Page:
## Product Description

Continued fractions appear in many different branches of mathematics: the theory of Diophantine approximations, algebraic number theory, coding theory, toric geometry, dynamical systems, ergodic theory, topology, etc. One of the metamathematical explanations of this phenomenon is based on an interesting structure of the set of real numbers endowed with two operations: addition a + b and inversion 1/b. This structure appeared for the first time in the Euclidean algorithm, which was known several thousand years ago. Similarly to the structures of fields and rings (with operations of addition a + b and multiplication a ∗ b), structures with addition and inversion can be found in many branches of mathematics. That is the reason why continued fractions can be encountered far away from number theory. In particular, continued fractions have a geometric interpretation in terms of integer geometry, which we place as a cornerstone for this book.

The main goal of the first part of the book is to explore geometric ideas behind regular continued fractions. On the one hand, we present geometrical interpretation of classical theorems, such as the Gauss–Kuzmin theorem on the distribution of elements of continued fractions, Lagrange’s theorem on the periodicity of continued fractions, and the algorithm of Gaussian reduction. On the other hand, we present some recent results related to toric geometry and the first steps of integer trigonometry of lattices. The first part is rather elementary and will be interesting for both students in mathematics and researchers. This part is a result of a series of lecture courses at the Graz University of Technology (Austria). The material is appropriate for master’s and doctoral students who already have basic knowledge of linear algebra, algebraic number theory, and measure theory. Several chapters demand certain experience in differential and algebraic geometry. Nevertheless, I believe that it is possible for strong bachelor’s students as well to understand this material.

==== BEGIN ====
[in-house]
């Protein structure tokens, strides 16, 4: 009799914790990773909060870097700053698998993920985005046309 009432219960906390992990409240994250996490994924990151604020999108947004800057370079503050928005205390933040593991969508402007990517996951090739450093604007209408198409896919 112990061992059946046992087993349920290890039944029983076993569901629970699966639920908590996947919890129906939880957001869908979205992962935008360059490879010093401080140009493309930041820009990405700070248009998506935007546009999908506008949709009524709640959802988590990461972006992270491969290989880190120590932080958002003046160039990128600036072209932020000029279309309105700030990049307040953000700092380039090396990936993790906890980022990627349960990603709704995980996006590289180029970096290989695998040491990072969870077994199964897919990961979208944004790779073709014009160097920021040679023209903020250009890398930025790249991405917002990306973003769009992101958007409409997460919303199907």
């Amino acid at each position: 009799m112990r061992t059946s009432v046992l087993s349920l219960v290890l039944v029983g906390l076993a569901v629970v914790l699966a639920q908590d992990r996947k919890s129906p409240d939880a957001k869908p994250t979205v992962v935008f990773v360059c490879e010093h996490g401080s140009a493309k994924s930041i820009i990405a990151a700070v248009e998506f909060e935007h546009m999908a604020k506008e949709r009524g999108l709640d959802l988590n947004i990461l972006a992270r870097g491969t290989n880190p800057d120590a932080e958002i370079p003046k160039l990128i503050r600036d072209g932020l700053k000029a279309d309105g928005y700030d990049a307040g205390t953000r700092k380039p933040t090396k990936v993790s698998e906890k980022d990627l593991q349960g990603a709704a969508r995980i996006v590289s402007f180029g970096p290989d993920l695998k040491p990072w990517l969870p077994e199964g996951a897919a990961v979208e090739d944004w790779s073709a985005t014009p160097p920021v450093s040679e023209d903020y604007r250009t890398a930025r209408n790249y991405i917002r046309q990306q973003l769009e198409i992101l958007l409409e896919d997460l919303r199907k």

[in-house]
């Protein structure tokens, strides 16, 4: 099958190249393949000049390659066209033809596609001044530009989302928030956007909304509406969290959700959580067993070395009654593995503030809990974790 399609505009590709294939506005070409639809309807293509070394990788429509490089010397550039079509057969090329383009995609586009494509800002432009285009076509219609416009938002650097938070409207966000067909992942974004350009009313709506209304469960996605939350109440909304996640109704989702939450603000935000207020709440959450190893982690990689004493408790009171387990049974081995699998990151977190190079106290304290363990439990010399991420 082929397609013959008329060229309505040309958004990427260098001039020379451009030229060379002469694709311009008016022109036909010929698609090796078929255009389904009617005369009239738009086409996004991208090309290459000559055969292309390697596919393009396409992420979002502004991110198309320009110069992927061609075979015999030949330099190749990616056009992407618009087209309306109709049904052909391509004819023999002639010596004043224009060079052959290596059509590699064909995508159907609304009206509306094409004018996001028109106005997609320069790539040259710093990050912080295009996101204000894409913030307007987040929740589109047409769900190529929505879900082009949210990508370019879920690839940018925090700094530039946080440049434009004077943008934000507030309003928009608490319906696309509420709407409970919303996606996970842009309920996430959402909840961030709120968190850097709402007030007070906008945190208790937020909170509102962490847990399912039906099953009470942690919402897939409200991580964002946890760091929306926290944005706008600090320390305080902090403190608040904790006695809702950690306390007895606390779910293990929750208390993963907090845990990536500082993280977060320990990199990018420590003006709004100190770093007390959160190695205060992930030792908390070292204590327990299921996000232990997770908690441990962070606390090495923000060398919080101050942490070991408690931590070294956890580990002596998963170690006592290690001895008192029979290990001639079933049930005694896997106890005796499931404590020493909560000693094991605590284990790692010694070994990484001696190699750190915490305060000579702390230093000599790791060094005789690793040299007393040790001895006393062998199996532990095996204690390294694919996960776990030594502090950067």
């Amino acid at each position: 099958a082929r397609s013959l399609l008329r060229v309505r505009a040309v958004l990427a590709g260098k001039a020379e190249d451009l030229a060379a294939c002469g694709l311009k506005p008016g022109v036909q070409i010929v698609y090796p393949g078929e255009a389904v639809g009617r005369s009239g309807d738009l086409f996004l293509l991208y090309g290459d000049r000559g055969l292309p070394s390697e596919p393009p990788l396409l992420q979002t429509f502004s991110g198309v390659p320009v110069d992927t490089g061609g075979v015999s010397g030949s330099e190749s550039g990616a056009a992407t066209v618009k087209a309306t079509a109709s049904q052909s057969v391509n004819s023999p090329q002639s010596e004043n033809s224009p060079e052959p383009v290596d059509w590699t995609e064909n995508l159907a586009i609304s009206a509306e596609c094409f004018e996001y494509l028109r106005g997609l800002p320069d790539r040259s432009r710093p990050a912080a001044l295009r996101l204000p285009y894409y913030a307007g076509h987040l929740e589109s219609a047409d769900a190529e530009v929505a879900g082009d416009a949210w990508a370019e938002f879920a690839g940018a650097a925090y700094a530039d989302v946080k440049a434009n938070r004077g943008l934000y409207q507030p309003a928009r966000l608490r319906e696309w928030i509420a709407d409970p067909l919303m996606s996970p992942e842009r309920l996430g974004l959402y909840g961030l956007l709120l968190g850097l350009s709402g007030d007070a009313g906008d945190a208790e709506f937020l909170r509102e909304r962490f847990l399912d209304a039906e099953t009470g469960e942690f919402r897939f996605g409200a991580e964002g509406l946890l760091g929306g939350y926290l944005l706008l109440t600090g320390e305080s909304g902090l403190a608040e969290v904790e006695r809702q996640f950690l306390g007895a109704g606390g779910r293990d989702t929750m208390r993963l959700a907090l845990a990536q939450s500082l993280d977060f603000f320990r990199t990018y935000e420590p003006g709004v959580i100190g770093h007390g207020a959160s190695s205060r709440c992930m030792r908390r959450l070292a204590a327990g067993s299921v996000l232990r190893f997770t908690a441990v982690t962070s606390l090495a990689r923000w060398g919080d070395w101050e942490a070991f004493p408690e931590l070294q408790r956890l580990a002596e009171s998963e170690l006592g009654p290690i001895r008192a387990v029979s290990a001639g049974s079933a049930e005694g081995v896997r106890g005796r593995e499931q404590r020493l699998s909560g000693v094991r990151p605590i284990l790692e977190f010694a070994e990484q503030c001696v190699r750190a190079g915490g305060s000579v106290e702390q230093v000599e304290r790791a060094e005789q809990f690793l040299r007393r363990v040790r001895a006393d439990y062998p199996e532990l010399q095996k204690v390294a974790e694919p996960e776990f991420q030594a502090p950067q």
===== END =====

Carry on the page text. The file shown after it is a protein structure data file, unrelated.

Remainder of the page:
In the second part of the book we study an integer geometric generalization of continued fractions to the multidimensional case. Such a generalization was first considered by F. Klein in 1895. Later, this subject was almost completely abandoned due to the computational complexity of the structure involved in the calculation of the generalized continued fractions. The interest in Klein’s generalization was revived by V.I. Arnold approximately one hundred years after its invention, when computers became strong enough to overcome the computational complexity. After a brief introduction to multidimensional integer geometry, we study essentially new questions for the multidimensional cases and questions arising as extensions of the classical ones (such as Lagrange’s theorem and Gauss–Kuzmin statistics). This part is an exposition of recent results in this area. We emphasize that the majority of examples and even certain statements of this part are on two-dimensional continued fractions. The situation in higher dimensions is more technical and less studied, and in many cases we formulate the corresponding problems and conjectures. The second part is intended mostly for researchers in the fields of algebraic number theory, Diophantine equations and approximations, and algebraic geometry. Several chapters of this part can be added to a course for master’s or doctoral students.

Finally, I should mention many other interesting generalizations of continued fractions, coming from algorithmic, dynamical, and approximation properties of continued fractions. These generalizations are all distinct in higher dimensions. We briefly describe the most famous of them in Chap. 23.